Re: Airplane Program with Linked Lists. The linked list portion is very confusing to me.

Seungbeom Kim <>
Mon, 10 Mar 2008 06:42:27 CST
Francis Glassborow wrote:

Seungbeom Kim wrote:

I agree that it should probably be a class at some point in the future,
but what invariants should be enforce by the class at this time?

struct SEAT {
  bool occupied; // initially, false
  string first,last; // passenger name
  int numBags; // max of 4
  char mealType; // (r)egular, (v)egetaria, (o)ther

I don't see any. (Except that the restrictions upon numBags and mealType
could be enforced by separate classes.) Therefore I don't see an
immediate need to make this into a real "class" (i.e. with private
parts), though adding a constructor would certainly help.

I think you are missing the reason for making data private. It isn't
just to enforce invariants but to reduce the opportunity for accidental

How does seat.set_last("Kim") make the opportunity for accidental change
lower than seat.last = "Kim" ?

And there is an obvious (to me) invariant in that occupied and
the passenger name are linked.

It's not specified what values the other fields should have when occupied
is false. I just assumed that they are meaningless and ignored.

Of course, the corresponding member functions could enforce that they
cannot be read nor written when occupied is false. But I assumed such
a simple example would not go that far.

(and so is the meal type when I think about it)

Of course, I would make it an enum rather than an unconstrained char.

Once you have made data public it becomes extremely difficult to change
the decision for anything more than a toy program.

That's true. But it's also true that a literal translation of a struct
into a class doesn't automatically make it much more flexible. For
example, the decision of what data type each member should be of, or
whether the passenger name should be stored as a single string or a
first/last pair or a title/first/middle/last tuple, for example,
should be made beforehand, and using a class doesn't relieve you
of that design process nor makes such a change much easier.

And this is a toy program with minimal functionality, after all. :)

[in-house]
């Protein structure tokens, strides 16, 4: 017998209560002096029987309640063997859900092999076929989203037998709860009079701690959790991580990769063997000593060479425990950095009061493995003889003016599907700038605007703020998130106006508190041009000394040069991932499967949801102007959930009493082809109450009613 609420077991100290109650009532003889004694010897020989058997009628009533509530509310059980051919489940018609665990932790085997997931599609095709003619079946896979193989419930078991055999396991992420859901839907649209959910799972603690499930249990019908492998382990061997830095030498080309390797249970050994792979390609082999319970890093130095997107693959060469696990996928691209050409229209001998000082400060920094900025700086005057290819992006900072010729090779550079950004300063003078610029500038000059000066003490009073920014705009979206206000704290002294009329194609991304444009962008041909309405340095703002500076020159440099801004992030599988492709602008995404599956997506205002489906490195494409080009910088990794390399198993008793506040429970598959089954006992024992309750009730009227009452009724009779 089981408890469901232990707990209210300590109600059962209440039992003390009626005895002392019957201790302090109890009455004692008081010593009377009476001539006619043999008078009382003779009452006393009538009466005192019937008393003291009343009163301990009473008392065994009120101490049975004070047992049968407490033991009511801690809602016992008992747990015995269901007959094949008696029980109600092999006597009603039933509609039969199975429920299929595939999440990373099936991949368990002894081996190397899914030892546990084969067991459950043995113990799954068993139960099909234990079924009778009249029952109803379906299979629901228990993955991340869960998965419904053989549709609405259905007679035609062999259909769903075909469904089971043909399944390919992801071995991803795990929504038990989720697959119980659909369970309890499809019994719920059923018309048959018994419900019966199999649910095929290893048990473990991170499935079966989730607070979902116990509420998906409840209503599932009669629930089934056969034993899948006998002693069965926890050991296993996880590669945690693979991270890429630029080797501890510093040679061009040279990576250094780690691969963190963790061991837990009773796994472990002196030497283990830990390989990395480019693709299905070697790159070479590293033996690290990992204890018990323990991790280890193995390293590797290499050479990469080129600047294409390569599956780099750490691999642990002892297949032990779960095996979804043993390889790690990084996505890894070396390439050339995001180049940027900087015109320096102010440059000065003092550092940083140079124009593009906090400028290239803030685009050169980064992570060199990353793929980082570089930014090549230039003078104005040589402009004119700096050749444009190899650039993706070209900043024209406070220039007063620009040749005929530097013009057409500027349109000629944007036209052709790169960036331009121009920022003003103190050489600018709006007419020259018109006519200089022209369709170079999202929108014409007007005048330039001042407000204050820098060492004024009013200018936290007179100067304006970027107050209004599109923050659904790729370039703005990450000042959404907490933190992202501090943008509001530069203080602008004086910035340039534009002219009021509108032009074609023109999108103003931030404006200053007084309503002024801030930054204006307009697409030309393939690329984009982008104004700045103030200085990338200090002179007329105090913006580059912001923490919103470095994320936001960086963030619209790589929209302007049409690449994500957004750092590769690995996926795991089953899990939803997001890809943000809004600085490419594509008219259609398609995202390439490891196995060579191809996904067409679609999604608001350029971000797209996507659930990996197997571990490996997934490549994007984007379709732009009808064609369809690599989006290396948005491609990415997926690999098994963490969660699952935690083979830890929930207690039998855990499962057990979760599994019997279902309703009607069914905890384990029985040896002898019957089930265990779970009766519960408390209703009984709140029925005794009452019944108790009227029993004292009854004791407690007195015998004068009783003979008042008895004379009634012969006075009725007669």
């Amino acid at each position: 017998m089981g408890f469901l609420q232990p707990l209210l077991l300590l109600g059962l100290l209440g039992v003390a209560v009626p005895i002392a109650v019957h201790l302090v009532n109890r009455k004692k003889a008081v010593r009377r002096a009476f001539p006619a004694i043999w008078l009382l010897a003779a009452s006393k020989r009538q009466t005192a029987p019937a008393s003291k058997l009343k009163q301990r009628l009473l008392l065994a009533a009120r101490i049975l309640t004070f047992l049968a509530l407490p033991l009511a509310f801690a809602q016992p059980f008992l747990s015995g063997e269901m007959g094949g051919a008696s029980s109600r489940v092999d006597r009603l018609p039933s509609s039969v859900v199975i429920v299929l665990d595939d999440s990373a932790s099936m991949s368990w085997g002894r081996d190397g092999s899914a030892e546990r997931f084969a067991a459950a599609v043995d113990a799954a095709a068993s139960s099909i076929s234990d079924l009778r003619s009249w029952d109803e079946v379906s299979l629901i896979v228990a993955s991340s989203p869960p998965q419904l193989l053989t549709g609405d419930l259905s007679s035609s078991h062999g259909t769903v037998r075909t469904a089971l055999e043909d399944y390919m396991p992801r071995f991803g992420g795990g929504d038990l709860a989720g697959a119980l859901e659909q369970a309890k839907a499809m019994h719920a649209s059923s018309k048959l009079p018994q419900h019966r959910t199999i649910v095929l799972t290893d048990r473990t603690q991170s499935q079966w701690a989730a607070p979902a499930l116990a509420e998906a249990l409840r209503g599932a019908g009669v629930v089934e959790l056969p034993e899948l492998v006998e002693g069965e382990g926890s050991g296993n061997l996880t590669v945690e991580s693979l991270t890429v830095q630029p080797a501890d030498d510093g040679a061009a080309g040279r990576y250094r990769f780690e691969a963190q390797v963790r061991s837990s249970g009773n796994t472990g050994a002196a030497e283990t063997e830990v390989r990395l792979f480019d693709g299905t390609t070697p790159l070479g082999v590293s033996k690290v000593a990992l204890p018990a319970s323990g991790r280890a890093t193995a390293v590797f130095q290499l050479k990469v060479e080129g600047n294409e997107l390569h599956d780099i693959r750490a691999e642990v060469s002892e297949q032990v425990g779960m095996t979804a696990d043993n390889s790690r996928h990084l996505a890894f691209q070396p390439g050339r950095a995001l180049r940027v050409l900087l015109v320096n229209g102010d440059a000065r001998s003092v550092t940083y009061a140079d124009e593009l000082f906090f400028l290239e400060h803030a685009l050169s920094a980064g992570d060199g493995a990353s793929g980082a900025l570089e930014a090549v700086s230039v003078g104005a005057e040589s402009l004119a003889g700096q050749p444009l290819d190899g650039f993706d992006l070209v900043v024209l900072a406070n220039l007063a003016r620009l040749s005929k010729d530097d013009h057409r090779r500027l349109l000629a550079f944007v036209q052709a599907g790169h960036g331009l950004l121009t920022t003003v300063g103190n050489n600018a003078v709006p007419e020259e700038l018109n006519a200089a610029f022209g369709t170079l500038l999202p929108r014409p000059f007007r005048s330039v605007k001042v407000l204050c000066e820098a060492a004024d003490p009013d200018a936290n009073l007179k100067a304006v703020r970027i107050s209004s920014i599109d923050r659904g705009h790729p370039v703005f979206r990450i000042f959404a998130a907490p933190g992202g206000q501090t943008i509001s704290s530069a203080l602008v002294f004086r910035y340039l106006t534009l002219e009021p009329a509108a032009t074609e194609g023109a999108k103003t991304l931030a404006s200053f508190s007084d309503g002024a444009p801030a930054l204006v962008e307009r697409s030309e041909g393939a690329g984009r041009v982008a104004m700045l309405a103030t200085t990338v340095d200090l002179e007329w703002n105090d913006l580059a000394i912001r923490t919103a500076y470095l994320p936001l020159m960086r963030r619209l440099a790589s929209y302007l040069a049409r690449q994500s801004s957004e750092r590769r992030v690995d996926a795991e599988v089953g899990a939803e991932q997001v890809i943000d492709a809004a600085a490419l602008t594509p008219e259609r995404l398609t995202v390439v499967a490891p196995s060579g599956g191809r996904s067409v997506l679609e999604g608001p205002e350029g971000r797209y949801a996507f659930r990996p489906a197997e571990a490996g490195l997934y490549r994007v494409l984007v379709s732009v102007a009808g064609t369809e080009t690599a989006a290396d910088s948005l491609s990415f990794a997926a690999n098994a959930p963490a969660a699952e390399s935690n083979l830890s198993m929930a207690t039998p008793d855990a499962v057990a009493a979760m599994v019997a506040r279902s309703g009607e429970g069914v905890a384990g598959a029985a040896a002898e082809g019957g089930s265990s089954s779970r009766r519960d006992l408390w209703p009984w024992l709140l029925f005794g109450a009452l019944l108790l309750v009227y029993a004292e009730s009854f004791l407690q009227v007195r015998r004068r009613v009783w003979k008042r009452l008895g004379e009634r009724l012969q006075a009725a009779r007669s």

I understand the value of exercises where you're supposed to pretend
to be working on something serious while you're actually working on
a toy program, but the educational purpose is achieved only when
subsequent assignments involving the changes are tried so that it is
learned how much easier a proper encapsulation makes such changes.
A toy program in which each field is just expanded into three lines
(variable+accessor+mutator) without a specific purpose is not only
weird, but also pointless.

What I'd like to emphasize is that the class interface design should
not be a mere reflection of, nor a mere translation from, an underlying
data structure, but should be the other way round, a higher-level
process that the corresponding data structure is derived from. Too
often, class interface design is presented or taught in the wrong
direction, just to show the formalities of encapsulation.

I haven't found an easy way to handle multidimensional arrays (with
dynamic sizes, of course) in C++ yet; to beginners, I would just
recommend to stick to built-in arrays.

"with fixed sizes", I meant but forgot to add.

Very definitely not the way I would go. Ray arrays introduce a multitude
of problems with argument passing.

I may need better memory or imagination, but what problems?
Not much more than a single-dimensional built-in array, I guess, when
the style "SEAT s[][COLS]" is consistently used, as the OP already did.

Seungbeom Kim

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